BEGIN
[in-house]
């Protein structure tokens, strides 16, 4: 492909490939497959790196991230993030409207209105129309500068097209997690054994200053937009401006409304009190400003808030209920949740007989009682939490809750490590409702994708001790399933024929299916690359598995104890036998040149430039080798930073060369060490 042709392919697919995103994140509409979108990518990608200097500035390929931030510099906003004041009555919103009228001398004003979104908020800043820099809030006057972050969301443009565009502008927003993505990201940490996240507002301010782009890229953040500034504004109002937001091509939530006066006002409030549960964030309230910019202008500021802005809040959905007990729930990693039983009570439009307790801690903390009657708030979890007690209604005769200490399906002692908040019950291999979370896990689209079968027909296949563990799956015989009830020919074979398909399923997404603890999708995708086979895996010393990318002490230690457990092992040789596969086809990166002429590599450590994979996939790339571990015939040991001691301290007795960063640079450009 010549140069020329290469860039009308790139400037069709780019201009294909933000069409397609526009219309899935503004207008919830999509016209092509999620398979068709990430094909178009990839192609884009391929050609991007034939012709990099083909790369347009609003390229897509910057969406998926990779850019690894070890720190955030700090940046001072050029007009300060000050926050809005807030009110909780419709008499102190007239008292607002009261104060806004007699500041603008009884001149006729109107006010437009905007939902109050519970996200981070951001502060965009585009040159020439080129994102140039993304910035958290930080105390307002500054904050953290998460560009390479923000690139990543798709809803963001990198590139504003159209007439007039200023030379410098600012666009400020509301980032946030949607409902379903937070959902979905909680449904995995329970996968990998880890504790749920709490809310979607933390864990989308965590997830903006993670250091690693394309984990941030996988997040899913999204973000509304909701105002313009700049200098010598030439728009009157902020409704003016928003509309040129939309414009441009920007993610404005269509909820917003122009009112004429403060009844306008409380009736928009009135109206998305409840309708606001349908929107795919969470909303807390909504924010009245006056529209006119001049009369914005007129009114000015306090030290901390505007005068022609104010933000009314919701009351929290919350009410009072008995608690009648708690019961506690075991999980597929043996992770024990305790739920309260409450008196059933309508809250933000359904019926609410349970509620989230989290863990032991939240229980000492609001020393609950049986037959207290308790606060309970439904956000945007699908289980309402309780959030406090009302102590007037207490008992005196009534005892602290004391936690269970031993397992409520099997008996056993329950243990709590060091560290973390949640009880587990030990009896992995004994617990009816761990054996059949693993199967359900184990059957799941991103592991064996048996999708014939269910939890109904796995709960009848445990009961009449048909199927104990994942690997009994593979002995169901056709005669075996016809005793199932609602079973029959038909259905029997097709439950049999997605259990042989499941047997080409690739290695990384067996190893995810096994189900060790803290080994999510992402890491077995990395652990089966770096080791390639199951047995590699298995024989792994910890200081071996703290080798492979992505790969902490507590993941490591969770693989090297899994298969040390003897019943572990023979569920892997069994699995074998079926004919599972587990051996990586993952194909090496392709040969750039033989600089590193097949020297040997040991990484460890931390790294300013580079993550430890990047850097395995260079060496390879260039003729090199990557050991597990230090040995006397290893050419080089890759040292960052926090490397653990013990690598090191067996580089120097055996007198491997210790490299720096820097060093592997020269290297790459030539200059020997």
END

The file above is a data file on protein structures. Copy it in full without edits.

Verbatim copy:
[in-house]
């Protein structure tokens, strides 16, 4: 492909490939497959790196991230993030409207209105129309500068097209997690054994200053937009401006409304009190400003808030209920949740007989009682939490809750490590409702994708001790399933024929299916690359598995104890036998040149430039080798930073060369060490 042709392919697919995103994140509409979108990518990608200097500035390929931030510099906003004041009555919103009228001398004003979104908020800043820099809030006057972050969301443009565009502008927003993505990201940490996240507002301010782009890229953040500034504004109002937001091509939530006066006002409030549960964030309230910019202008500021802005809040959905007990729930990693039983009570439009307790801690903390009657708030979890007690209604005769200490399906002692908040019950291999979370896990689209079968027909296949563990799956015989009830020919074979398909399923997404603890999708995708086979895996010393990318002490230690457990092992040789596969086809990166002429590599450590994979996939790339571990015939040991001691301290007795960063640079450009 010549140069020329290469860039009308790139400037069709780019201009294909933000069409397609526009219309899935503004207008919830999509016209092509999620398979068709990430094909178009990839192609884009391929050609991007034939012709990099083909790369347009609003390229897509910057969406998926990779850019690894070890720190955030700090940046001072050029007009300060000050926050809005807030009110909780419709008499102190007239008292607002009261104060806004007699500041603008009884001149006729109107006010437009905007939902109050519970996200981070951001502060965009585009040159020439080129994102140039993304910035958290930080105390307002500054904050953290998460560009390479923000690139990543798709809803963001990198590139504003159209007439007039200023030379410098600012666009400020509301980032946030949607409902379903937070959902979905909680449904995995329970996968990998880890504790749920709490809310979607933390864990989308965590997830903006993670250091690693394309984990941030996988997040899913999204973000509304909701105002313009700049200098010598030439728009009157902020409704003016928003509309040129939309414009441009920007993610404005269509909820917003122009009112004429403060009844306008409380009736928009009135109206998305409840309708606001349908929107795919969470909303807390909504924010009245006056529209006119001049009369914005007129009114000015306090030290901390505007005068022609104010933000009314919701009351929290919350009410009072008995608690009648708690019961506690075991999980597929043996992770024990305790739920309260409450008196059933309508809250933000359904019926609410349970509620989230989290863990032991939240229980000492609001020393609950049986037959207290308790606060309970439904956000945007699908289980309402309780959030406090009302102590007037207490008992005196009534005892602290004391936690269970031993397992409520099997008996056993329950243990709590060091560290973390949640009880587990030990009896992995004994617990009816761990054996059949693993199967359900184990059957799941991103592991064996048996999708014939269910939890109904796995709960009848445990009961009449048909199927104990994942690997009994593979002995169901056709005669075996016809005793199932609602079973029959038909259905029997097709439950049999997605259990042989499941047997080409690739290695990384067996190893995810096994189900060790803290080994999510992402890491077995990395652990089966770096080791390639199951047995590699298995024989792994910890200081071996703290080798492979992505790969902490507590993941490591969770693989090297899994298969040390003897019943572990023979569920892997069994699995074998079926004919599972587990051996990586993952194909090496392709040969750039033989600089590193097949020297040997040991990484460890931390790294300013580079993550430890990047850097395995260079060496390879260039003729090199990557050991597990230090040995006397290893050419080089890759040292960052926090490397653990013990690598090191067996580089120097055996007198491997210790490299720096820097060093592997020269290297790459030539200059020997």